FanPost

TBLA and the Defense of the McCourts -- Apologies Anyone??

Nearly a year ago, I proposed a trade in a fanpost ((http://www.truebluela.com/2010/5/5/1459863/proposed-trade-dodgerscardinals). The comments migrated to a discussion of the McCourts' ownership. I am including some of the comments germane to this post below. The purpose here is not to rehash the ownership issue but to examine how TBLA handled criticism of Dodger ownership and to call for a little "soul-searching". Please note that there has been frequent dialogue on TBLA over the past few years of the McCourts and their stewardship of the Dodgers and the comments which I am including are but a small sample.

To the credit of the Moderators of TBLA, they did not silence criticism of the McCourts. [N.B. This in spite of the fact that it was not in their interest to antagonize Dodger ownership or management. As bloggers/media, they are accorded greater access than the average fan and even occasional access to Suite 216. Perks of the profession to be sure, but completely at the discretion of Dodger ownership.] I do not criticize the Moderators for articulating their opinions forcefully and honestly. Defending the McCourts is one thing, chiding, and being dismissive of, people whose comments are critical of the McCourts is another.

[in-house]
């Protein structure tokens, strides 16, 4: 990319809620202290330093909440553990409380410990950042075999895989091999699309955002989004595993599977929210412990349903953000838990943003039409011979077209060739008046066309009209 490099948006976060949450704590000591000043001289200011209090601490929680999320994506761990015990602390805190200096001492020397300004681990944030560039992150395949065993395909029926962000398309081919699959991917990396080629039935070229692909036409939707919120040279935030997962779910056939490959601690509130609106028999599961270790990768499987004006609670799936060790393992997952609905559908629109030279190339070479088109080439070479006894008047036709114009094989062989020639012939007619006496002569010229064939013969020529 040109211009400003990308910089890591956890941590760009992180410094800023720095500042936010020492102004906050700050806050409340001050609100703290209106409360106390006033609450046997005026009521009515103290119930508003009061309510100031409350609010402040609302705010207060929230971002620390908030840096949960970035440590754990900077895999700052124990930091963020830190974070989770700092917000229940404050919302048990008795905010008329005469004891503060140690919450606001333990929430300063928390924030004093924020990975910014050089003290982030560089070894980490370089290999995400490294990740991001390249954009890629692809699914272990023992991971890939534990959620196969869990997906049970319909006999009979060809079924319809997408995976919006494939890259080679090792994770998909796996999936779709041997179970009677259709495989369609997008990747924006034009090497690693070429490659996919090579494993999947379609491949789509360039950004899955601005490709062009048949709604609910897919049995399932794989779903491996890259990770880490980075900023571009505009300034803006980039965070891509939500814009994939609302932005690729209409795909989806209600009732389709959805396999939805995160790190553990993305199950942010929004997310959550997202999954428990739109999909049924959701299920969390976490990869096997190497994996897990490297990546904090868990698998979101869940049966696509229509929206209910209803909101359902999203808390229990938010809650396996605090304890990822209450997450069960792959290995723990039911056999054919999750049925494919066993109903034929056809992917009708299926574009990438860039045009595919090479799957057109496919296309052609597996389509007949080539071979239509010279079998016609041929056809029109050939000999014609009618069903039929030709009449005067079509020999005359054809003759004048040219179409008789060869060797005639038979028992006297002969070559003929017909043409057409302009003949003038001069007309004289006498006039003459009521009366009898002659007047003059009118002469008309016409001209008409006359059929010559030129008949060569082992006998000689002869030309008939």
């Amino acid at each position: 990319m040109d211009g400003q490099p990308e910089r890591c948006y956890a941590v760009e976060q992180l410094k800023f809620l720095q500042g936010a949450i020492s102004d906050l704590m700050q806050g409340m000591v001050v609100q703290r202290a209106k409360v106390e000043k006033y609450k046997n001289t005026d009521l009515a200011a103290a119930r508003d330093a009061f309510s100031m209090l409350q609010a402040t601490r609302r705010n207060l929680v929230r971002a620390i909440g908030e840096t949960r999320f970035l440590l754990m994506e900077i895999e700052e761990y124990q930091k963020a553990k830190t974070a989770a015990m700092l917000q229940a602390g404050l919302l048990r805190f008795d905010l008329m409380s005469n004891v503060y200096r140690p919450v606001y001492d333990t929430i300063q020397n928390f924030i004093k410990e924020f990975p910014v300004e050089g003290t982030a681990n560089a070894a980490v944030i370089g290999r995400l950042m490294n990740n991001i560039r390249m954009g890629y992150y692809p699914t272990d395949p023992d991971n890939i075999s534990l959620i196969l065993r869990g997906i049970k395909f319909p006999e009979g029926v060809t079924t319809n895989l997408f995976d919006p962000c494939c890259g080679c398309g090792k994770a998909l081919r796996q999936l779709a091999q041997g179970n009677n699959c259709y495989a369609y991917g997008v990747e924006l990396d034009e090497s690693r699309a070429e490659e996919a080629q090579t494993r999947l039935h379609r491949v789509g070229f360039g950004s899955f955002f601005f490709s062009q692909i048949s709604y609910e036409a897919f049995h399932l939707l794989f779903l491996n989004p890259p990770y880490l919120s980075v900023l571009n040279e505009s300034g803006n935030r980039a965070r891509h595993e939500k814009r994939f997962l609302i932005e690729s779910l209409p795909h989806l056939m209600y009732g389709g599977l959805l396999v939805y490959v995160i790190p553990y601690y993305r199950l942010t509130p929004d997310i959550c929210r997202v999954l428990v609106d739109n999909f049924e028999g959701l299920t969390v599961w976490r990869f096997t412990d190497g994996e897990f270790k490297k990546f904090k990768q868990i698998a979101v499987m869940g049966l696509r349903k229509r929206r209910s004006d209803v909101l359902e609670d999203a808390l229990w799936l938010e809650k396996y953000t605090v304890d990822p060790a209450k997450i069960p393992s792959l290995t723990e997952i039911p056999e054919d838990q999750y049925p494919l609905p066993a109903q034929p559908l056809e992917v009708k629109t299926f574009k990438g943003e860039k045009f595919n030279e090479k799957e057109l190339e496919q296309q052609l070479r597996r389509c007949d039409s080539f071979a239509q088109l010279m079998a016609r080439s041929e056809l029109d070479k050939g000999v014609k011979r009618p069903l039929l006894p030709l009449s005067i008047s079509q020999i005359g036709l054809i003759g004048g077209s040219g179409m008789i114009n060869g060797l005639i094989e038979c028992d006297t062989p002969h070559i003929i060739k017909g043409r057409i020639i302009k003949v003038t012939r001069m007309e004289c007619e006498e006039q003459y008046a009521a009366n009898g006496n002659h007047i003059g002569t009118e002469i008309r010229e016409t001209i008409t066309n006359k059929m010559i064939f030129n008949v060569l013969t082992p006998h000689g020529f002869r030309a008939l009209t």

I would hope the Moderators would not only have an above-average knowledge of baseball and the Dodgers, in particular, but would also demonstrate their awareness of the limitations of their knowledge. Some people who comment on TBLA know the McCourts and the Dodger organization much better than the Moderators. And some, are more astute evaluators of human behavior. Many of the allegations critical of the McCourts are based on facts, as well as, personal knowledge. As it turns out, the basis of the criticism of the McCourts was not fabricated out of thin air and SOME of the Moderators of TBLA were among the last to understand or acknowledge that.

The conclusion of Ramona Shelburne (cited by underdog in yesterday's commentary http://sports.espn.go.com/los-angeles/mlb/columns/story?id=6440483&ex_cid=nhffromfb) mirrors my own points last May, viz., the fans want an owner whose number one priority is the game: winning. The fans understand the need to make a profit. The issue is one of "emphasis and proportion". And, Frank McCourt just doesn't get it.

New Ownership Might be the ONLY Answer

I certainly would like to see Mr. Pujols in a Dodger uniform. When the Dodgers have an owner whose number one priority is winning and whose number two priority is making money off his investment, the Dodgers might win a World Series. As long as the number one priority is making as much money as possible off an investment in the Dodgers and the secondary priority is winning then we as Dodger fans can expect just enough talent and glimpses of potential to keep us interested but ultimately disappointed. The revenue is there — it is just not funneled into payroll.